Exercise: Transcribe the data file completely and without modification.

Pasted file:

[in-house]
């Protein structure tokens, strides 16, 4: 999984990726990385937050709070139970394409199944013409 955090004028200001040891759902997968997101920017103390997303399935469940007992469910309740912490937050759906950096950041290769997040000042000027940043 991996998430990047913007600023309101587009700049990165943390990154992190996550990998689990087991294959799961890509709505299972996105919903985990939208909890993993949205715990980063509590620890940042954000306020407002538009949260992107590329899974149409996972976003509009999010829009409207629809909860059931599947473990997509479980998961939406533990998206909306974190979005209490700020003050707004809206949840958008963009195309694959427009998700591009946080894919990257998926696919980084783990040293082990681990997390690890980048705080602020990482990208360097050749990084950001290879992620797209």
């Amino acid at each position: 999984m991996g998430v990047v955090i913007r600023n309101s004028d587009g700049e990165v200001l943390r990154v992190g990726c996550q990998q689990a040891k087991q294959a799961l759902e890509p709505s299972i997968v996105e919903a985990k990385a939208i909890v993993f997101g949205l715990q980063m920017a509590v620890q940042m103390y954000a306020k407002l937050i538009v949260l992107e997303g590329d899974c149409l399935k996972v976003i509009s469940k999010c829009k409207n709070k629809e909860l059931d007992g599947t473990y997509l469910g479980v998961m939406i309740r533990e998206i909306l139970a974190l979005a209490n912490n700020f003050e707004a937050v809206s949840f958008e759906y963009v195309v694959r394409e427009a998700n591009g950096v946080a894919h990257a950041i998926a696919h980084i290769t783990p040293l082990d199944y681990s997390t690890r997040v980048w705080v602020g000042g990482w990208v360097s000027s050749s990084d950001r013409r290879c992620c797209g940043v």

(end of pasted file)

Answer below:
[in-house]
């Protein structure tokens, strides 16, 4: 999984990726990385937050709070139970394409199944013409 955090004028200001040891759902997968997101920017103390997303399935469940007992469910309740912490937050759906950096950041290769997040000042000027940043 991996998430990047913007600023309101587009700049990165943390990154992190996550990998689990087991294959799961890509709505299972996105919903985990939208909890993993949205715990980063509590620890940042954000306020407002538009949260992107590329899974149409996972976003509009999010829009409207629809909860059931599947473990997509479980998961939406533990998206909306974190979005209490700020003050707004809206949840958008963009195309694959427009998700591009946080894919990257998926696919980084783990040293082990681990997390690890980048705080602020990482990208360097050749990084950001290879992620797209």
């Amino acid at each position: 999984m991996g998430v990047v955090i913007r600023n309101s004028d587009g700049e990165v200001l943390r990154v992190g990726c996550q990998q689990a040891k087991q294959a799961l759902e890509p709505s299972i997968v996105e919903a985990k990385a939208i909890v993993f997101g949205l715990q980063m920017a509590v620890q940042m103390y954000a306020k407002l937050i538009v949260l992107e997303g590329d899974c149409l399935k996972v976003i509009s469940k999010c829009k409207n709070k629809e909860l059931d007992g599947t473990y997509l469910g479980v998961m939406i309740r533990e998206i909306l139970a974190l979005a209490n912490n700020f003050e707004a937050v809206s949840f958008e759906y963009v195309v694959r394409e427009a998700n591009g950096v946080a894919h990257a950041i998926a696919h980084i290769t783990p040293l082990d199944y681990s997390t690890r997040v980048w705080v602020g000042g990482w990208v360097s000027s050749s990084d950001r013409r290879c992620c797209g940043v």